Additionally I rearrange every nook and cranny in every closet, cabinet, and shelving unit to make room for as much stuff as possible. It’s a gift to be able to cram hundreds of can goods into a closet that once held your linens. LOL. No seriously. I noticed there was a shelf or two that only held an air humidifier or a salt lamp, and then they became shelves for shampoos, body washes, toilet bowl cleaners and the like. Neatly lined up in nice little rows.
Under the bathroom sink became the toothbrush, dental floss, and shower louffa warehouse. Over the toilet cabinet holds razors, mouthwash, deodorants, q-tips, lotions, and hair products. Under the kitchen sink holds cleaners, and scrubbing paraphernalia. Storage. It’s all about storage, and you can never have enough of it.
Fall is the start of all my anxieties, and we’re not even there yet. It’s going to be a well stocked year.
As you’re wheeling that extra large cart around looking for twenty pound jars of peanut butter remember to do the math, and to live a simple life….
A delightful theory for your local garage sales, flea markets, and life in general. There was a day not so long ago when cash was King. Now we lug around these plastic devices of debt wherever we go. Visa, MasterCard, Discover, Chase the list goes on and on…
Looking back I don’t ever recall my grandfather having a credit or debit card. With the long ago theory of “if I don’t have the cash for it, I simply don’t need it.”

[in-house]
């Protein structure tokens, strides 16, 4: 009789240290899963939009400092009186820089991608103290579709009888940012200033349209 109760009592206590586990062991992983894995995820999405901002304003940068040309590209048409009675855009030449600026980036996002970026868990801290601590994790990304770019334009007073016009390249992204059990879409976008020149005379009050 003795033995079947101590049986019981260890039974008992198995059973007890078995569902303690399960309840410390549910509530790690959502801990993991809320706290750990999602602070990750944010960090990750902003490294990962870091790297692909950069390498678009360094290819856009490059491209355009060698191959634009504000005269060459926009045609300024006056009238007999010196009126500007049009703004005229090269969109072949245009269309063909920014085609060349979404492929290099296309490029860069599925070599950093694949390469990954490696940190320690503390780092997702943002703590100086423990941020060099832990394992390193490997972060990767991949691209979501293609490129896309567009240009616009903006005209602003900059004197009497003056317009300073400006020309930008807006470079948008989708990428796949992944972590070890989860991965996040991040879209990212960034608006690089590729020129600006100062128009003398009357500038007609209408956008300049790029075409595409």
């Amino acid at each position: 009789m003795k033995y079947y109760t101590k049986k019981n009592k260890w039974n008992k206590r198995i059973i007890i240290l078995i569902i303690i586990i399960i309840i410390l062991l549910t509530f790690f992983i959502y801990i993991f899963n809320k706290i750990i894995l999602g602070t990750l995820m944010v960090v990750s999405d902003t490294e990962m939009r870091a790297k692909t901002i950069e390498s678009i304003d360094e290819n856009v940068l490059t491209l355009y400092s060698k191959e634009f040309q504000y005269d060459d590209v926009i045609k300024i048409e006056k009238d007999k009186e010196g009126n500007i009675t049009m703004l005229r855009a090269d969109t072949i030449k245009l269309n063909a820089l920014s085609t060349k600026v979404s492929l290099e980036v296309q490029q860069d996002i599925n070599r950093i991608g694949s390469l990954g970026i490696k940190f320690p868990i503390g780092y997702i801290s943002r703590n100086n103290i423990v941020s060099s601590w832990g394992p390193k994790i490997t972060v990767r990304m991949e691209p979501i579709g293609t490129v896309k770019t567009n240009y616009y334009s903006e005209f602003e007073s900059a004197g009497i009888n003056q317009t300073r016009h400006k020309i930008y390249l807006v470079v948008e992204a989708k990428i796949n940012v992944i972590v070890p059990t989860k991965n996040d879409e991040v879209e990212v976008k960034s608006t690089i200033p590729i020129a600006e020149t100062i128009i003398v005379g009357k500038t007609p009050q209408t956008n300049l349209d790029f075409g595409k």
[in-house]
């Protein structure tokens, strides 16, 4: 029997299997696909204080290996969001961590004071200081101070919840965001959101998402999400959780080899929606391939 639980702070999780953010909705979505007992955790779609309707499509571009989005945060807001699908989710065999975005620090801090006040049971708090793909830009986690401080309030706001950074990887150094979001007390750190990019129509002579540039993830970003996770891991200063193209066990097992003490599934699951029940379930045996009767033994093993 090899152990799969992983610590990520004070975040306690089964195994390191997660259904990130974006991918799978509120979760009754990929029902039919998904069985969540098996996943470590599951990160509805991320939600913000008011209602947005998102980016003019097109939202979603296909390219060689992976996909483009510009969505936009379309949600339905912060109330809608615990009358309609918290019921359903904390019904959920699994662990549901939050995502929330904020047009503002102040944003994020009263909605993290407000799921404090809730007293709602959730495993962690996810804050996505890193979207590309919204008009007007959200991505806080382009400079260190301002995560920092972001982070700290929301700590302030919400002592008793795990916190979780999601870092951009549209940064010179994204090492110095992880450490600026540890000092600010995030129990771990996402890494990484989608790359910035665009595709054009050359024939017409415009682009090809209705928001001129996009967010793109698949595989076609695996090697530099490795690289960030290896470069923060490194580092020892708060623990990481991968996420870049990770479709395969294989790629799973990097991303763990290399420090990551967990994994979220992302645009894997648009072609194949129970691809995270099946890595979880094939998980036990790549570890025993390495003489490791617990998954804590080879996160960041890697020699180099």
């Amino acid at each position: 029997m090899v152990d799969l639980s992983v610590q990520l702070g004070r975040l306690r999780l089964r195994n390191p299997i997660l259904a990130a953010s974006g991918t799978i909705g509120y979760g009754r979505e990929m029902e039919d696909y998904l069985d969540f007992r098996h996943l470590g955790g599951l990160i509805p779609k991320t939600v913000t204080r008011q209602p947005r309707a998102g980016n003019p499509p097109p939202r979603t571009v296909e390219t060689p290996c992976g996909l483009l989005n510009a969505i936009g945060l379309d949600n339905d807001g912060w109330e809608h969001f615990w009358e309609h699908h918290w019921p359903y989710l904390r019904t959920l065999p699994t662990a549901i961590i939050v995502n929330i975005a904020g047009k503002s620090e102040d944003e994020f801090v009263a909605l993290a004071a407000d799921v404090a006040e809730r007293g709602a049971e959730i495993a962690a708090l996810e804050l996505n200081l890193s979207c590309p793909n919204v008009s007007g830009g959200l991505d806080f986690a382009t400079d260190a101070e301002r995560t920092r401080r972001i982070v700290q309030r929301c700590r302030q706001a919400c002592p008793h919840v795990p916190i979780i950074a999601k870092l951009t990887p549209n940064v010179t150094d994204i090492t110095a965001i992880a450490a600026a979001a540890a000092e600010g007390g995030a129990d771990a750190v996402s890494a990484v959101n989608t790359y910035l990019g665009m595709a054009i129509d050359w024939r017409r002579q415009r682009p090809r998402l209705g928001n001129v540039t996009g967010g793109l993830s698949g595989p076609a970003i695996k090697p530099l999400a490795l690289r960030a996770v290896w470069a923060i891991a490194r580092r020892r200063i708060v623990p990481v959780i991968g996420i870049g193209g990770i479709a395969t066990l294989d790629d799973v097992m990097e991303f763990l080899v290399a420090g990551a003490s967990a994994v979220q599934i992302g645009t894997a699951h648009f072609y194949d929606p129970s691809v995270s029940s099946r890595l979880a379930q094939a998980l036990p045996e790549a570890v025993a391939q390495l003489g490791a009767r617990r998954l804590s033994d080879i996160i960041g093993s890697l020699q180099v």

By God we need everything now. That new air fryer, new flooring, that racy new car, shoes, clothes, bags, jewelry. It’s like Willy Wonka’s factory of greed.
Truth be told it’s because we are all misfit brats. We see it, we want it, and we want it NOW!
Do we not remember having a sense of pride from saving our quarters, an odd birthday dollar to purchase that prized item? Those days are long forgotten because everything is so expensive we can’t save for it.. it’d take too long. AND WE NEED IT NOW! When in truth if we waited even a month without the item we may find that we really don’t need it, and realize it was only a want.
Whether that want was to compete with Jenny up the block, to keep your kids in the cool scene, or whatever; maybe we should all give this a go, and wait a month before the purchase. Let’s see what happens…
You want to reduce your debt, but don’t want to deny yourself, your kids, your spouse those things they want. Buckle up cupcake hard times are coming.
Back in the 1920s greed and over spending brought us to the Depression. History repeats itself and I think in our lifetime we will see something similar. Jobless, homeless, destitute and desperate business owners closing their shops…. oh wait. We’ve begun that slippery slope in 2020 with the pandemic. Oh what a web we weave!
In short. Treat life like a garage sale. Pay cash and accept cash. It’s how you keep your debt simple.
The weather has not been forgiving lately… rain, rain, and more rain. Temps have fallen to the 70s, and although humid it’s not great tomato weather.
The other day I noticed the dreaded early blight or septoria leaf blighting the tomato plants. For those of you unfamiliar with this menace to the garden you’ll be able to identify it easily. You’ll notice yellowing leaves towards the bottom of the plant. The leaves themselves are dotted in a blackish gray.
Early blight happens when spores are thrown up by splashing rain. This is a fungal spore that is always present in soil. When it is wet and cool the spores thrive.
Starting at the bottom the early blight will move upwards damaging leaves and the tomatoes themselves.
To combat this menace I quickly got out my garden shears and began removing the lower non fruit bearing leaves and branches. By doing this you remove any leaves that could get splashed by rain, and give the plant a chance to dry up and fight this menace.